Leah Hollins, board chair, Island Health –

“Our teams have been working hard to contribute toward the advancement of Island Health primary care networks. The Victoria PCN, along with four other recently announced primary care networks across Vancouver Island, will help health-care providers place people at the very centre of our care and serve to foster healthier communities. Further, the new urgent and primary care centre will improve access to health and care services for those living in the downtown Victoria areas for years to come.”

Jeneen Hunt, Esquimalt Nation, interim health director, Esquimalt Nation and co-chair, Victoria PCN Steering Committee –

“In partnership with the Ministry of Health, Victoria Division of Family Practice, Island Health, First Nation Health Authority, Indigenous organizations (health directors), Métis Nation and Patient Voices Network, we have been working together to guide the health-care transformation that provides professional, culturally safe and respectful health-care services for all. It is exciting to have the primary care network plan approved by the Ministry of Health, and know we are working towards a goal of fair and equitable care for all individuals.”

Dr. Katharine McKeen, co-chair, Victoria Division of Family Practice and co-chair, Victoria PCN Steering Committee, and Dr. Tim Troughton, co-chair, Victoria Division of Family Practice –

“We have enjoyed working closely with our partners to ensure that primary care networks and the Downtown Victoria UPCC improve patient services in line with priority needs. Our vision is to build more capacity for strong patient-provider relationships and attachment. Family physicians on a team with nurses, social workers and others will be able to offer additional, patient-centred support, especially for vulnerable patients and those with complex health conditions. The network’s Downtown Victoria UPCC creates opportunities for local family physicians to relocate to a new team-based environment, with their patients. Our hope is to see more sustainable models like this to encourage new doctors to work in community practice.”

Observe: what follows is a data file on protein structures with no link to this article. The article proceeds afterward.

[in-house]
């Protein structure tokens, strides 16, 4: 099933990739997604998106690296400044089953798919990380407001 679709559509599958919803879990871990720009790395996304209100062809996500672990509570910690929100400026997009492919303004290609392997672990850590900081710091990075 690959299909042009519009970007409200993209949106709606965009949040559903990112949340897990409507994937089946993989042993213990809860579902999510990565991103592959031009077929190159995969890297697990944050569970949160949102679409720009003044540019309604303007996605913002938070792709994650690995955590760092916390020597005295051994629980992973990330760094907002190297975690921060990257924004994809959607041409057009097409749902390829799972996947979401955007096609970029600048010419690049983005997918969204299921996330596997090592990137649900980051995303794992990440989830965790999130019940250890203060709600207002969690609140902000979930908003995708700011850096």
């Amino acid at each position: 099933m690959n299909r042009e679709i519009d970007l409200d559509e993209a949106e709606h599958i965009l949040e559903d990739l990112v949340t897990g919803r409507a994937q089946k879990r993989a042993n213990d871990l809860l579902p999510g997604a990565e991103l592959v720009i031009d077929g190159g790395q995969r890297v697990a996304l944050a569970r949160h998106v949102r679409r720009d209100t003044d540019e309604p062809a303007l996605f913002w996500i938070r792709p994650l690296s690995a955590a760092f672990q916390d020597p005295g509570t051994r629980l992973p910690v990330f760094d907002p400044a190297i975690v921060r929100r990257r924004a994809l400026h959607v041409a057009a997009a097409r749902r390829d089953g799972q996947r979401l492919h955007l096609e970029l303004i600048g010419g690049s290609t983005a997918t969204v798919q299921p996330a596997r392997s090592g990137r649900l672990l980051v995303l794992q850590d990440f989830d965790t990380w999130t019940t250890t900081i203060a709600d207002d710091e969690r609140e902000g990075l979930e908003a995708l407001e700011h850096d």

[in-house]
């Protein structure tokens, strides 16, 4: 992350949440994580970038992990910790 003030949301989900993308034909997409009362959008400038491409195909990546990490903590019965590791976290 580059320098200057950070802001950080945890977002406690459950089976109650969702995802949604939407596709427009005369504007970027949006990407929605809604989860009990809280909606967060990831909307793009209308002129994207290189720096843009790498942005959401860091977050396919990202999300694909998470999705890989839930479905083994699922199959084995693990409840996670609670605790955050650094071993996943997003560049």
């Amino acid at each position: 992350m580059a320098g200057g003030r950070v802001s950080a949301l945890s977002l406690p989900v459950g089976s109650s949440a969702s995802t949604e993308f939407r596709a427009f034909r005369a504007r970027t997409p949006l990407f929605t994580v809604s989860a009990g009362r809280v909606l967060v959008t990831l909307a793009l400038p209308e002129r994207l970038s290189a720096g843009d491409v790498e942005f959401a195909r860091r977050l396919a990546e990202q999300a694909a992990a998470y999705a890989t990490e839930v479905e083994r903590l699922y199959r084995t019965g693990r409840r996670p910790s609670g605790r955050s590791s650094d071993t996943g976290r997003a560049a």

Dr. Matthew Chow, president, Doctors of BC –

"The best health-care systems in the world have strong primary care and we hope that the primary care network initiative provides additional needed resources to doctors serving their community, especially those who strengthen longitudinal care. A primary care network will collectively increase a community's capacity to provide greater access to primary care for those who need it, especially for vulnerable patients and those with complex health conditions."

Michael Sandler, executive director, Nurses and Nurse Practitioners of BC  –

“The Association of the Nurses and Nurse Practitioners of BC is pleased that the knowledge, skills and expertise of the entire health-care team will improve access to health care for British Columbians through the new primary care network and urgent and primary care clinic. We believe that this approach will be pivotal in ensuring B.C. families feel connected to their health-care team and we are excited to see the launch of four new primary care networks and new urgent and primary care clinic in B.C.”

Denise Blackwell, chair, Capital Regional Hospital District Board –

“The Capital Regional Hospital District is pleased to provide capital funding for the urgent and primary care centre on Pandora. This new center will mean our residents will have increased access to the care they need and will be able to get it in a timelier fashion.”

 
Contact:
 
Ministry of Health
Communications
250 952-1887 (media line)
 

 
Connect with the Province of B.C. at: news.gov.bc.ca/connect